Statistics show pastors' thoughts regarding same-sex marriage differ across various denominations, according to LifeWayResearch.com
Over 100,000 same-sex couples have gotten married since the Supreme Court legalized gay marriages nationwide last year.
According to LifeWay Research, 11 percent of protestant senior pastors have been asked to perform a same-sex wedding.
The difference between Baptist pastors marrying the same-sex versus presbyterian/reform pastors is stark.
One percent of Baptist pastors say they were asked to perform a wedding for a gay couple, whereas 26 percent of Presbyterian/Reformed pastors are asked to marry same-sex couples.
"Most couples, if they want a church wedding, will ask a pastor they know or who they think will support them," said Scott McConnell, executive director of LifeWay Research. "For same-sex couples, this appears to be an older Presbyterian pastor."
Mainline pastors are three times (28%) as likely to have been requested to marry gay couples than the evangelical pastors who are asked 6 percent of the time.
Older pastors who are 55 and older are also twice likely to have gay couples reach out to them, while pastors 54 and younger are asked 7 percent of the time.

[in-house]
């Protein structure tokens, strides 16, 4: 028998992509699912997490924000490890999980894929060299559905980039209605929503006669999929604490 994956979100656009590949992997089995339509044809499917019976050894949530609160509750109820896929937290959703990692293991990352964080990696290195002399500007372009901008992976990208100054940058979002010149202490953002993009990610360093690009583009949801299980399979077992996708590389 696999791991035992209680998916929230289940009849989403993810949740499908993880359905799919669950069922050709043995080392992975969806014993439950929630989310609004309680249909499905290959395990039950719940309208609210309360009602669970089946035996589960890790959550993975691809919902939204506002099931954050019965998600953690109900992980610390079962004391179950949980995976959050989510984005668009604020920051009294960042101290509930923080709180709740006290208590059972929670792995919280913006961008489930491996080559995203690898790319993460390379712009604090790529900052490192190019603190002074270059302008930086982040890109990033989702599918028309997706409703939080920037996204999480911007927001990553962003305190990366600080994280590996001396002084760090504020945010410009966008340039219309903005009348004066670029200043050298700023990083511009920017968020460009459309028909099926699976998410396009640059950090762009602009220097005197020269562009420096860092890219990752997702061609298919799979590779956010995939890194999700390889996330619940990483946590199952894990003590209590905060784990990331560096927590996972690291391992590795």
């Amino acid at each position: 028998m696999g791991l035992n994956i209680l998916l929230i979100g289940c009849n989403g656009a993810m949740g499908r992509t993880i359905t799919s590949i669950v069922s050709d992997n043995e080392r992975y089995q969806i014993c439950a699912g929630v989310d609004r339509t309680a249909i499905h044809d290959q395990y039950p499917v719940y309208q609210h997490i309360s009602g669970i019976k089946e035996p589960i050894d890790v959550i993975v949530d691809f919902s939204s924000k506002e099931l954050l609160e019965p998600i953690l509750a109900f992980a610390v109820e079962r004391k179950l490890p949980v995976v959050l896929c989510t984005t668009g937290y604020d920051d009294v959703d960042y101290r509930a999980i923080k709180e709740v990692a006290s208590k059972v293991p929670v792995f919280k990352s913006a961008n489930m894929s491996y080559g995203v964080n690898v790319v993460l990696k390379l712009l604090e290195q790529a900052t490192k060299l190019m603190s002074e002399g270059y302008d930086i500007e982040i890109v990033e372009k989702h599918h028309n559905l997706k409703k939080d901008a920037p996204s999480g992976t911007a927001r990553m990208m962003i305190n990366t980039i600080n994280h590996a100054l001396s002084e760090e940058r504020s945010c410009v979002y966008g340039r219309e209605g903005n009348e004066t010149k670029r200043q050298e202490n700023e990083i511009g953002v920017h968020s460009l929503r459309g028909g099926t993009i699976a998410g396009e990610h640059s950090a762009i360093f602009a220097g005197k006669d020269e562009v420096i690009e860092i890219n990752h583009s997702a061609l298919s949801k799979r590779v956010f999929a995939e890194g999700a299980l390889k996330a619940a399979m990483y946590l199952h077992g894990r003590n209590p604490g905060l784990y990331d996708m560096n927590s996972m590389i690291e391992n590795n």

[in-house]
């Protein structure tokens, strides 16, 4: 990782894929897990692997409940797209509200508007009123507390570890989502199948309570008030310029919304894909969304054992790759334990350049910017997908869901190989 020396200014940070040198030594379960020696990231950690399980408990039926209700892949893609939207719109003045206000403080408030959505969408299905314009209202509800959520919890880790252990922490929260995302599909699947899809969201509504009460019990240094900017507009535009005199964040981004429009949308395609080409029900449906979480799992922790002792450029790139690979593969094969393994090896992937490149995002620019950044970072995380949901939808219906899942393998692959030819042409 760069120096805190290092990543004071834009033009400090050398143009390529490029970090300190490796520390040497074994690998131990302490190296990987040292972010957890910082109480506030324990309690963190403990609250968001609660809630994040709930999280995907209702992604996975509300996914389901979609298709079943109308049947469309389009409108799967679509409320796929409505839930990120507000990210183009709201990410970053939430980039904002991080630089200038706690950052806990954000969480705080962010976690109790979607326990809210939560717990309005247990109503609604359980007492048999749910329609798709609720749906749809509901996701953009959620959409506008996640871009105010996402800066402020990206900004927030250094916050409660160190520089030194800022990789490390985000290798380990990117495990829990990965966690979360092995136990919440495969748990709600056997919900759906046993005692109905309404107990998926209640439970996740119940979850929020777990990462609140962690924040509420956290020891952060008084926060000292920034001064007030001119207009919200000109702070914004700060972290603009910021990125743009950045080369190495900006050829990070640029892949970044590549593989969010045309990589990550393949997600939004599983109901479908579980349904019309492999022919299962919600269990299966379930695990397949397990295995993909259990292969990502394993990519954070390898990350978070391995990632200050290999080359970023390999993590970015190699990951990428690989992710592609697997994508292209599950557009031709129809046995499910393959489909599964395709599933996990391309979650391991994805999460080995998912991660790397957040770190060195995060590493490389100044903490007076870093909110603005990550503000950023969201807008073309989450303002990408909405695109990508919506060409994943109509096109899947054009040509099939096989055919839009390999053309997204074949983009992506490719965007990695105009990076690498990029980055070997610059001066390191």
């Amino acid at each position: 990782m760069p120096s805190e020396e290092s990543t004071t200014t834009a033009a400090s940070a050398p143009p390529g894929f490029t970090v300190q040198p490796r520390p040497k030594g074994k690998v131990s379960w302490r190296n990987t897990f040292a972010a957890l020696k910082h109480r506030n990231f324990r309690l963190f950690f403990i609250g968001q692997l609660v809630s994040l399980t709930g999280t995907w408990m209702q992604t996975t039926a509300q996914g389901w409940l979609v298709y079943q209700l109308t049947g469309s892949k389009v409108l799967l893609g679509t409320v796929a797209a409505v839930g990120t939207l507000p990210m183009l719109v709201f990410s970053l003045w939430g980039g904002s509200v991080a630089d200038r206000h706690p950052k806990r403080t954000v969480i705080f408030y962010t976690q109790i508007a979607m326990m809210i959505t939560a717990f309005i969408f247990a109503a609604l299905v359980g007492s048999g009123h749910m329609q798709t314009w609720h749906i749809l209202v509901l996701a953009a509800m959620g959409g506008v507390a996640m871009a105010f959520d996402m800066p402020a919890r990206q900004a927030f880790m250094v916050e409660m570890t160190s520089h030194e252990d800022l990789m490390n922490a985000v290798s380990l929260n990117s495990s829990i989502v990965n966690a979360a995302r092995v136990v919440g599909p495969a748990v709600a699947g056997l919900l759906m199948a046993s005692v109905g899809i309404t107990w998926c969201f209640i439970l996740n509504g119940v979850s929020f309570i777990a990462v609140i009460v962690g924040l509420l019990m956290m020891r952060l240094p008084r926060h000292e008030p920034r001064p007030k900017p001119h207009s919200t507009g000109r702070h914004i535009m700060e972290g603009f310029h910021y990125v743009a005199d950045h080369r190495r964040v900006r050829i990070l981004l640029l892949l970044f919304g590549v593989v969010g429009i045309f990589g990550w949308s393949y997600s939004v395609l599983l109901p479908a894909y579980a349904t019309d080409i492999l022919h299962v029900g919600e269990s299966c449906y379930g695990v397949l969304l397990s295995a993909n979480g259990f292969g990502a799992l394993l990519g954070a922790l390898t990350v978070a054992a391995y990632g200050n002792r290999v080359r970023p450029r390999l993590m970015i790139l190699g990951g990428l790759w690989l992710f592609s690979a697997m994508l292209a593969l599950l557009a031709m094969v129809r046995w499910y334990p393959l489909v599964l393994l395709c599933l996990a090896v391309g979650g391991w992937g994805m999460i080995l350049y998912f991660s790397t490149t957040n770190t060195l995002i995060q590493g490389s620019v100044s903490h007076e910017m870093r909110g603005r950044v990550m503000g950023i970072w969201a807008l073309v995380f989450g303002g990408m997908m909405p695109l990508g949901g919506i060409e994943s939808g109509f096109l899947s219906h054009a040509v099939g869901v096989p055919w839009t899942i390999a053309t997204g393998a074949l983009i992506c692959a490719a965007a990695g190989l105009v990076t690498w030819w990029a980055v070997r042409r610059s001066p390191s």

The role for gay people in the church is also an issue for many denominations, according to LifeWayResearch.com.
"Mainline pastors, on the other hand, are seen as affirming to LGBT people, yet they are split down the middle over whether LGBT people can serve anywhere. And a surprising number of churches haven't talked about the issue," McConnell said.
Less than half of Protestant senior pastors say their church lets LGBT people to serve, even in small roles. The reports show 34 percent of senior pastors say LGBT people cannot serve anywhere, 30 percent say "anywhere," 21 percent are "not sure," and 15 percent of pastors say "at least one service area, but not anywhere."
Over half of mainline pastors are more likely to allow gay people to serve anywhere within the church, while only 18 percent of evangelical pastors say the same.
Presbyterian, Methodists, and Lutherans are more lenient when it comes to gays serving in the church. Baptists and Pentecostals are the strict denominations when it comes to LGTB people serving.
LifeWay research reports that pastors seem more comfortable in letting LGBT people serve in the "background" in their church.
McConnell said that pastors do not always fit the stereotype when it comes to the roles of LGBT people in the church. "More pastors are open to LGBT people serving in their church than being married there," McConnell noted.